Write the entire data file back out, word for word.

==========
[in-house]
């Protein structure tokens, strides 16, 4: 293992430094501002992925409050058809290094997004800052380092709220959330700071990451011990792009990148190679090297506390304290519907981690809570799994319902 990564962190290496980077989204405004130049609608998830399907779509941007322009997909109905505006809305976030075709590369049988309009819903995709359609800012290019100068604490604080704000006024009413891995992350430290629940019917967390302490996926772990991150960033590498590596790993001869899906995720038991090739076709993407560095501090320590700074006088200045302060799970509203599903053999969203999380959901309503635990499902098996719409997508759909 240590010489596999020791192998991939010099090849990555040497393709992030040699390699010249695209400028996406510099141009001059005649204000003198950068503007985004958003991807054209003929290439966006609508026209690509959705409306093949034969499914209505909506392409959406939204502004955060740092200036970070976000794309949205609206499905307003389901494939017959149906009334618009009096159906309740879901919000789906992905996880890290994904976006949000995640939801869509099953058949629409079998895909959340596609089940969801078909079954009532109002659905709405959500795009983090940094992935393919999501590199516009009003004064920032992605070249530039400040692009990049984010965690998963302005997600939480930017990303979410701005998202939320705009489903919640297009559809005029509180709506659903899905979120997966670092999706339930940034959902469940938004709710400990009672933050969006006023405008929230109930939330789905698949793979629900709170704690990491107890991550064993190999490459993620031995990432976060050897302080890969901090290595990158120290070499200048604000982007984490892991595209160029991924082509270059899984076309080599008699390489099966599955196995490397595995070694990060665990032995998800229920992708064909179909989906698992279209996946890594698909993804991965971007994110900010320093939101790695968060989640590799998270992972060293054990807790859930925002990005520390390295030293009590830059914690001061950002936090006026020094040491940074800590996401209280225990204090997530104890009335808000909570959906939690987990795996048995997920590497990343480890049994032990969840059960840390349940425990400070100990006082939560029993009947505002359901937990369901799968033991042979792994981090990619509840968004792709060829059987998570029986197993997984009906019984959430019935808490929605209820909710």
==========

[in-house]
């Protein structure tokens, strides 16, 4: 293992430094501002992925409050058809290094997004800052380092709220959330700071990451011990792009990148190679090297506390304290519907981690809570799994319902 990564962190290496980077989204405004130049609608998830399907779509941007322009997909109905505006809305976030075709590369049988309009819903995709359609800012290019100068604490604080704000006024009413891995992350430290629940019917967390302490996926772990991150960033590498590596790993001869899906995720038991090739076709993407560095501090320590700074006088200045302060799970509203599903053999969203999380959901309503635990499902098996719409997508759909 240590010489596999020791192998991939010099090849990555040497393709992030040699390699010249695209400028996406510099141009001059005649204000003198950068503007985004958003991807054209003929290439966006609508026209690509959705409306093949034969499914209505909506392409959406939204502004955060740092200036970070976000794309949205609206499905307003389901494939017959149906009334618009009096159906309740879901919000789906992905996880890290994904976006949000995640939801869509099953058949629409079998895909959340596609089940969801078909079954009532109002659905709405959500795009983090940094992935393919999501590199516009009003004064920032992605070249530039400040692009990049984010965690998963302005997600939480930017990303979410701005998202939320705009489903919640297009559809005029509180709506659903899905979120997966670092999706339930940034959902469940938004709710400990009672933050969006006023405008929230109930939330789905698949793979629900709170704690990491107890991550064993190999490459993620031995990432976060050897302080890969901090290595990158120290070499200048604000982007984490892991595209160029991924082509270059899984076309080599008699390489099966599955196995490397595995070694990060665990032995998800229920992708064909179909989906698992279209996946890594698909993804991965971007994110900010320093939101790695968060989640590799998270992972060293054990807790859930925002990005520390390295030293009590830059914690001061950002936090006026020094040491940074800590996401209280225990204090997530104890009335808000909570959906939690987990795996048995997920590497990343480890049994032990969840059960840390349940425990400070100990006082939560029993009947505002359901937990369901799968033991042979792994981090990619509840968004792709060829059987998570029986197993997984009906019984959430019935808490929605209820909710």